Video & Multiple Choice: What Took Us So Long?

We just added support for multiple choice questions and video exhibits in our Activity Builder. These are the first features lots of companies add to their online activity platforms so we wanted to explain why we waited so long.


First, we wanted to get them right, to build them in alignment with our pedagogical principles. Multiple choice questions can offer meaningful assessment, but it’s also easy to answer them correctly without knowing much of anything and it’s easy to answer them incorrectly while knowing quite a lot.

So we took our time to integrate multiple choice with explanation. Students will select an option and they’ll also have to explain that selection. Students will also see explanations from three other students, consistent with our interest in connecting students and their thinking together.

These are our default options, too. We needed time to communicate our pedagogical preferences through design and code.

Second, we wanted to cultivate a teacher base and a house style. What interests Desmos more than many of our colleagues in this space is informal mathematical thinking. It’s harder for machines to automatically grade that kind of thinking but we know it’s the kind of thinking that often interests students in mathematics and it makes formal mathematics easier to learn. So we built a text box and we built sketch – two useful conduits for informal mathematical thinking – before we built multiple choice and video.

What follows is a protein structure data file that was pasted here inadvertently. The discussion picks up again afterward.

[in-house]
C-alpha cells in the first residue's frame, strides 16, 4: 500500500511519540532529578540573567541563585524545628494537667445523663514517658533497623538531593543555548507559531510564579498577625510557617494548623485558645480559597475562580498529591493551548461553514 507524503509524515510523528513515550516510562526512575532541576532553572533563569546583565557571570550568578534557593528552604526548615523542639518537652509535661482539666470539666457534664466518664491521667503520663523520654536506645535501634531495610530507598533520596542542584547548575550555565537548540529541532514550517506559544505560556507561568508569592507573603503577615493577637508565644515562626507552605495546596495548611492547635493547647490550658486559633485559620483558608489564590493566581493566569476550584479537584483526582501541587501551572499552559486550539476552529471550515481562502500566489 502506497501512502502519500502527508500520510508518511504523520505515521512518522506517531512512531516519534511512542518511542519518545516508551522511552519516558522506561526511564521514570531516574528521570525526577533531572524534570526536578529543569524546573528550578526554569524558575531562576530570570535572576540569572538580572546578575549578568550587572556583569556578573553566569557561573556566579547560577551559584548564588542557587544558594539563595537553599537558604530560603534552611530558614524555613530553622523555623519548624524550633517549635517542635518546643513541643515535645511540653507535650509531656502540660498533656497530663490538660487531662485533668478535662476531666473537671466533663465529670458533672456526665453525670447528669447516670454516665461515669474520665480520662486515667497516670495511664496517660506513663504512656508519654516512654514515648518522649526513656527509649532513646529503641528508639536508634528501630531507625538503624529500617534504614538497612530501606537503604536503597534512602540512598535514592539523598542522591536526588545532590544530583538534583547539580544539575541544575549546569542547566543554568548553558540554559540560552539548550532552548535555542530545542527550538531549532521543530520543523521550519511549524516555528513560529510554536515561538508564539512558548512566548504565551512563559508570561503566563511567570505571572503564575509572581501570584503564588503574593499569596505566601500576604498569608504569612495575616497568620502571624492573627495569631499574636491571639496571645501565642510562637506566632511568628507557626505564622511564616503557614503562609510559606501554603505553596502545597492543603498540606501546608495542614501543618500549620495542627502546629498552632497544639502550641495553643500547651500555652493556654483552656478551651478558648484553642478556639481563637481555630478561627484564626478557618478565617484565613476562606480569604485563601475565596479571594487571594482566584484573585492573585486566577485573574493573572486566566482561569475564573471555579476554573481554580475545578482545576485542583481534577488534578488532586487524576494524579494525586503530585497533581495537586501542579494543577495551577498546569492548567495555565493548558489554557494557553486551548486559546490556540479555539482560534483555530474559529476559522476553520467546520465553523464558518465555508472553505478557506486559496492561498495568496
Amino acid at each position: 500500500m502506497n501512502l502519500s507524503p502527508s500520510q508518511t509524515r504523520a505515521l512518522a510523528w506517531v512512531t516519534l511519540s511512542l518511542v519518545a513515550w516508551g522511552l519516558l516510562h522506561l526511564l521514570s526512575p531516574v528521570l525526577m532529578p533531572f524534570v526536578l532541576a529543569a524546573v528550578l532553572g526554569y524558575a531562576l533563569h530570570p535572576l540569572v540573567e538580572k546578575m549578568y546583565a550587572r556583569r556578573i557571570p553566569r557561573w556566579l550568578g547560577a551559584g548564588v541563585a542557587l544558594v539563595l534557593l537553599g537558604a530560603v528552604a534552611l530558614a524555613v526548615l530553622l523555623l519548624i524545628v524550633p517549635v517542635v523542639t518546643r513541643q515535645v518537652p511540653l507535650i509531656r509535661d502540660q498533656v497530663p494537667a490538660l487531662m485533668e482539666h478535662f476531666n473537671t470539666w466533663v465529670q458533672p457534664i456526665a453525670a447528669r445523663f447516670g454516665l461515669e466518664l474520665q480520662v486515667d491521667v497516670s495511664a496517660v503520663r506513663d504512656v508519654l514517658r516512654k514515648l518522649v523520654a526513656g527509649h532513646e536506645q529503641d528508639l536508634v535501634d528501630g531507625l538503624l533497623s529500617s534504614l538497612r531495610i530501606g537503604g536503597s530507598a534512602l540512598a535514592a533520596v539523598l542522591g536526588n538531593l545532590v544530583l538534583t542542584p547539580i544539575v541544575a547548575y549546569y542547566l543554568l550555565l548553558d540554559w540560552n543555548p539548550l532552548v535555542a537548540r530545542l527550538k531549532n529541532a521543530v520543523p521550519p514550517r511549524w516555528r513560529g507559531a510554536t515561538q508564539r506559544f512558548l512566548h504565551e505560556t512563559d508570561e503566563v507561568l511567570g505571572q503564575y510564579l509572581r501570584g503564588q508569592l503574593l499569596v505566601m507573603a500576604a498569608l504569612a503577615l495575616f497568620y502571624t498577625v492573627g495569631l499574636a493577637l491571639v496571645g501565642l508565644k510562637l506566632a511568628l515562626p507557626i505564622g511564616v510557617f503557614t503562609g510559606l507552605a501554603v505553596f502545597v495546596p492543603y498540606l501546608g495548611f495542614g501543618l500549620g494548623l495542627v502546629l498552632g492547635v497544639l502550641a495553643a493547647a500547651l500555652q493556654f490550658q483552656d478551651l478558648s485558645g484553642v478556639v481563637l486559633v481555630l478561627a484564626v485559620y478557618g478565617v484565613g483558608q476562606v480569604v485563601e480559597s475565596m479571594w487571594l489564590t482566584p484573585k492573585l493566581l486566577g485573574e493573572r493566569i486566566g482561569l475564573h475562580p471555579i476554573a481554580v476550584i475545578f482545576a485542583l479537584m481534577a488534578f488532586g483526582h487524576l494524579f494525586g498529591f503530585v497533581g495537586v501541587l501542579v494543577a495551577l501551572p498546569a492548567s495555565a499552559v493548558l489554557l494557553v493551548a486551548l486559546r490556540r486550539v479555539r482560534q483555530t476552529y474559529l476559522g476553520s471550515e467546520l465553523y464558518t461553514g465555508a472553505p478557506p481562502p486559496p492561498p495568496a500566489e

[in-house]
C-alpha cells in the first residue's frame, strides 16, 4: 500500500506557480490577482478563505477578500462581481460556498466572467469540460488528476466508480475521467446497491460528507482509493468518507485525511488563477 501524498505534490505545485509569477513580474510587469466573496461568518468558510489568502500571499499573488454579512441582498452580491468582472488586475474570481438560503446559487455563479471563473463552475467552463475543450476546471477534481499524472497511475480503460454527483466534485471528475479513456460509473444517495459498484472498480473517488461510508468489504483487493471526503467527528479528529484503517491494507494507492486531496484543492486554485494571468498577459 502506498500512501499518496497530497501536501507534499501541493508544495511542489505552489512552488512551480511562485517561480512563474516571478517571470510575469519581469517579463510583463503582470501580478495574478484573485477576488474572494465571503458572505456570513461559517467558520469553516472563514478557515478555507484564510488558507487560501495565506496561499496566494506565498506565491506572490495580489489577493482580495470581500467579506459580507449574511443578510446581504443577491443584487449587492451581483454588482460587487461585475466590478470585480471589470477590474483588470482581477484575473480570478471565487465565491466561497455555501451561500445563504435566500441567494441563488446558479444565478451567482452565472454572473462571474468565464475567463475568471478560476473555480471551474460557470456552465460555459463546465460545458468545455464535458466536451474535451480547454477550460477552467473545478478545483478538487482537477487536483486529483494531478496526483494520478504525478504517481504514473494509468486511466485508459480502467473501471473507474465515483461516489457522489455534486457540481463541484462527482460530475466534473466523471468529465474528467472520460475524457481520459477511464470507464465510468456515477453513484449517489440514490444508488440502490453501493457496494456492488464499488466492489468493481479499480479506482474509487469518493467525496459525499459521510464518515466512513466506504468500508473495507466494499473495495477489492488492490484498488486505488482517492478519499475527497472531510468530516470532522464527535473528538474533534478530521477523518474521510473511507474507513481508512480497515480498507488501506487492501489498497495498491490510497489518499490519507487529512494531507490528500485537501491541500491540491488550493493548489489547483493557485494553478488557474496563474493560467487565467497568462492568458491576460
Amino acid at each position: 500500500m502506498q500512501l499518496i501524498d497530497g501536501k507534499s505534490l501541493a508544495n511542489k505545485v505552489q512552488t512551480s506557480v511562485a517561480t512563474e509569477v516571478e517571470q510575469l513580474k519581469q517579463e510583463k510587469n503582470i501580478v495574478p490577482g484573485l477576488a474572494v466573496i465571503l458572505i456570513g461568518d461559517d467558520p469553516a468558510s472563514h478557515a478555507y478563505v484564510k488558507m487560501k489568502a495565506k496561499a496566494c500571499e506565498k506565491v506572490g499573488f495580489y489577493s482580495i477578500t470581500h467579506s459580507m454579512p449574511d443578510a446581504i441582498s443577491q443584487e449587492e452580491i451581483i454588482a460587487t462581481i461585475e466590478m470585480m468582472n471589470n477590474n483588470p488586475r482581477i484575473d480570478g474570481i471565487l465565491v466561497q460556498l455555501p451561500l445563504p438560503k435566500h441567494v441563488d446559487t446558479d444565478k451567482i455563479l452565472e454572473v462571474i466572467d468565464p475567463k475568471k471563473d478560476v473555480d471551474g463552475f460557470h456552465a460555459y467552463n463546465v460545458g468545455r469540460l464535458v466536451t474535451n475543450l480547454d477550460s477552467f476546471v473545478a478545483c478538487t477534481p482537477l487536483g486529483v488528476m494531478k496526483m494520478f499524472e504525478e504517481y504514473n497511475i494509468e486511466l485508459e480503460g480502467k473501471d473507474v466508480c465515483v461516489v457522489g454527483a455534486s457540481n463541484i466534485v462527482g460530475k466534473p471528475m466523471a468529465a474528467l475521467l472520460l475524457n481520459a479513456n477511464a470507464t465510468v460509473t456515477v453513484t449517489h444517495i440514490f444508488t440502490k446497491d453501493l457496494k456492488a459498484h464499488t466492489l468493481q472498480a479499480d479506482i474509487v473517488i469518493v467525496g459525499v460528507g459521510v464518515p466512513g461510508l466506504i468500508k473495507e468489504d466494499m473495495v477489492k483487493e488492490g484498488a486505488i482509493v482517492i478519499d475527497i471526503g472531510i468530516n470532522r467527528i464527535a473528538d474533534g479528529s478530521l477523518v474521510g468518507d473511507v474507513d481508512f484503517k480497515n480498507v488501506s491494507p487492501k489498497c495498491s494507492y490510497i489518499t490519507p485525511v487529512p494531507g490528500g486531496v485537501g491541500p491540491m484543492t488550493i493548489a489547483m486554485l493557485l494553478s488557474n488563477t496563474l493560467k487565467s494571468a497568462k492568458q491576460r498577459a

We also speculated that our earliest teacher base would come to define our company and challenge our ideas about mathematics education in essential ways. If multiple choice and video were the first features we built, we anticipated registering many teachers who were interested primarily in uploading video lectures and creating quizzes. We think Desmos is useful for those purposes and we welcome those teachers. But more than we need teachers who will challenge us to be an adequate Khan Academy, we need teachers who will challenge us to be the best Desmos.

We couldn’t be happier with the results of those efforts. Feature requests are a joy to receive more often than not because our teachers understand our project.

We’ve set a bar for ourselves. Our teachers push it higher and help us clear it.

Stay tuned.